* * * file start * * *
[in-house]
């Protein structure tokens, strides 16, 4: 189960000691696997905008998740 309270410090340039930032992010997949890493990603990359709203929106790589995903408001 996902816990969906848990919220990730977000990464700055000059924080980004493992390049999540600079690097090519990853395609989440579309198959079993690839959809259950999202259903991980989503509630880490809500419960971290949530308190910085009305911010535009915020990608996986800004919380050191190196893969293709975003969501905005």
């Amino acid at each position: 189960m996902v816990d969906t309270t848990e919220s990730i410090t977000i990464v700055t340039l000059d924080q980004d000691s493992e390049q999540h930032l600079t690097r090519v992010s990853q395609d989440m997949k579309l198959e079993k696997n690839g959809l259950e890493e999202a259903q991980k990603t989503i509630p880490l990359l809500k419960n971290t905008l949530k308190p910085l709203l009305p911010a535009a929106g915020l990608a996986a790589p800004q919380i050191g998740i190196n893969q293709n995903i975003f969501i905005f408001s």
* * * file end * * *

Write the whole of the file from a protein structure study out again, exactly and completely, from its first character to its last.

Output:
[in-house]
């Protein structure tokens, strides 16, 4: 189960000691696997905008998740 309270410090340039930032992010997949890493990603990359709203929106790589995903408001 996902816990969906848990919220990730977000990464700055000059924080980004493992390049999540600079690097090519990853395609989440579309198959079993690839959809259950999202259903991980989503509630880490809500419960971290949530308190910085009305911010535009915020990608996986800004919380050191190196893969293709975003969501905005």
């Amino acid at each position: 189960m996902v816990d969906t309270t848990e919220s990730i410090t977000i990464v700055t340039l000059d924080q980004d000691s493992e390049q999540h930032l600079t690097r090519v992010s990853q395609d989440m997949k579309l198959e079993k696997n690839g959809l259950e890493e999202a259903q991980k990603t989503i509630p880490l990359l809500k419960n971290t905008l949530k308190p910085l709203l009305p911010a535009a929106g915020l990608a996986a790589p800004q919380i050191g998740i190196n893969q293709n995903i975003f969501i905005f408001s």